In Madagascar, Respectful Care & Family Planning Go Hand-in-Hand
Morondava, Madagascar—At home and in active labor with her third child, 24-year-old Intocelliah was scared. Her previous births had progressed quickly and naturally, but—after a long day of discomfort—this labor seemed stalled.
In the neighborhood of Sanfily, where she lives, most women give birth at home with the help of family or a traditional birth attendant. But after hours and little progress, Intocelliah feared complications and danger for both her and her baby, and asked to go to the hospital.
By late evening, her husband, mother and grandmother agreed, accompanying her to the maternity ward of nearby Centre Hospitalier de Reference Regional Hospital. The family was met by the midwife in charge, Laurette Ramiandrisoa, and Dr. Lalasoa Rasetriarivony, who worked quickly to assess any immediate threats to mom and baby. They reassured Intocelliah and her family that all was well and they could expect a normal delivery.
Throughout the long night, as labor progressed, both providers involved Intocelliah and her family in their care: explaining the meaning of various measurements; addressing their questions and concerns; and giving the reasons behind their decisions and actions. This inclusion and their amiable bedside manner quickly built trust between the providers and family—trust that would come in handy as Ramiandrisoa broached the topic of postpartum family planning (PPFP) options.
Trained by MCSP to counsel patients on PPFP, Ramiandrisoa waited for a quiet moment that evening to talk to Intocelliah about the modern contraceptive methods available to her immediately after birth. MCSP’s five-day PFPP training had improved both her counselling abilities as well as her IUD insertion and removal skills. As a result, Ramiandrisoa could confidently explain the benefits and side effects of various contraceptive methods to Intocelliah, and answer her questions. She told Intocelliah that she could choose to adopt a method before leaving the facility, allowing her to return home to care for her children without fear of becoming pregnant again before she was ready.
She had previously discussed using a family planning method with her husband, Intocelliah said, and felt confident making a decision on which method to use with Ramiandrisoa’s support. Ultimately, the couple chose a postpartum implant to be inserted after delivery, knowing it would prevent another pregnancy for three years.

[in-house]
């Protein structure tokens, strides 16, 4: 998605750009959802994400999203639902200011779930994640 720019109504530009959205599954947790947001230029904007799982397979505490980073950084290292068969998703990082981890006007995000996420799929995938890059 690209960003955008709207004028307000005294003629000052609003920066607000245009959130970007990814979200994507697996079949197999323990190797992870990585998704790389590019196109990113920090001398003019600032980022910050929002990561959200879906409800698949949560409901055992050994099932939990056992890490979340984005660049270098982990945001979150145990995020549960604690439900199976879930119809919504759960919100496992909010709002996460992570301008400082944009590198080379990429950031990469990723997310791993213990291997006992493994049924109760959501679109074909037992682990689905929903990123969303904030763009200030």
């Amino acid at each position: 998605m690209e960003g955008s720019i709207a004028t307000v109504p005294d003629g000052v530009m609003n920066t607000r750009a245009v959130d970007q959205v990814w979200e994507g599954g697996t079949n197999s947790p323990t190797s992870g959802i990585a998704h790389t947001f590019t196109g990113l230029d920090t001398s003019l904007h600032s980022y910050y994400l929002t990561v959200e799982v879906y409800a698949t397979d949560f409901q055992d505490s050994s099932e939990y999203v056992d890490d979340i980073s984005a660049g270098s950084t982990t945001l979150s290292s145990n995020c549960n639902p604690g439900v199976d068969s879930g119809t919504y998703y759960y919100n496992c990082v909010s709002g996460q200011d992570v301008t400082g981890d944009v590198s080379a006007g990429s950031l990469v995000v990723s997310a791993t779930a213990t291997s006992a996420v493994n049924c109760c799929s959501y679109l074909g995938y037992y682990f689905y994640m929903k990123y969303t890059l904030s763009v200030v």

“Thank you infinitely for your counseling [on PFPP],” Intocelliah said of Ramiandrisoa’s approach. “It permitted me to choose this new and very practical method of family planning that I can adopt right after birth.”
Finally, at 5 am, Intocelliah gave birth without complication to her son, Madalino Nomenjanahary, a healthy boy weighing 2.75 kg (6.1 lbs). After ensuring both mother and baby were stable—and joyfully presenting Madalino to his extended family—Dr. Rasetriarivony and Ramiandrisoa prepared for the implant insertion. Because they had talked in depth with Intocelliah about the method and the process the night before, they were able to insert the implant immediately.
“In my community, there are many [women] who would surely be interested in these services, especially when I tell them about this new method available after childbirth,” Intocelliah said. “I am sure that they only know traditional methods.”
The effort to practice personalized care and establish trust with Intocelliah were invaluable in leading the mother of three to an informed family planning choice. “Coming here, I really was scared because of the unusual prolonged pains. Thanks to you,” Intocelliah said of both providers, “I am so relieved now as I could normally give birth, and my baby and myself are both healthy.”
MCSP continues to work with Malagasy providers like Dr. Rasetriarivony and Ramiandrisoa to improve patient experiences through the “humanization” of care. In childbirth, this approach emphasizes the fundamental rights of the mother, newborn and families, and promotes family planning practices that recognize women’s preferences and needs and respect their right to choose.
Humanized care is integrated into all MCSP maternal and newborn training, allowing the Program to reach 1,350 Malagasy providers at 815 facilities with lessons on respectful maternity care. In 15 of the country’s 22 regions, MCSP also trained more than 1,000 providers in PPFP. Over a two year period at 570 MSCP-supported facilities, women’s PPFP uptake increased from 8% to 24%.
The ripple effect of this improved care is enormous—and saves lives. When women know they will receive respectful, personalized care, they are more inclined to give birth in a facility with skilled assistance. And when they feel confident in their understanding and ability to choose family planning services should they want them, uptake increases.
Written by Dr. Raymond Rakotomanga, Regional Manager for Menabe Region, Madagascar; MCSP/Jhpiego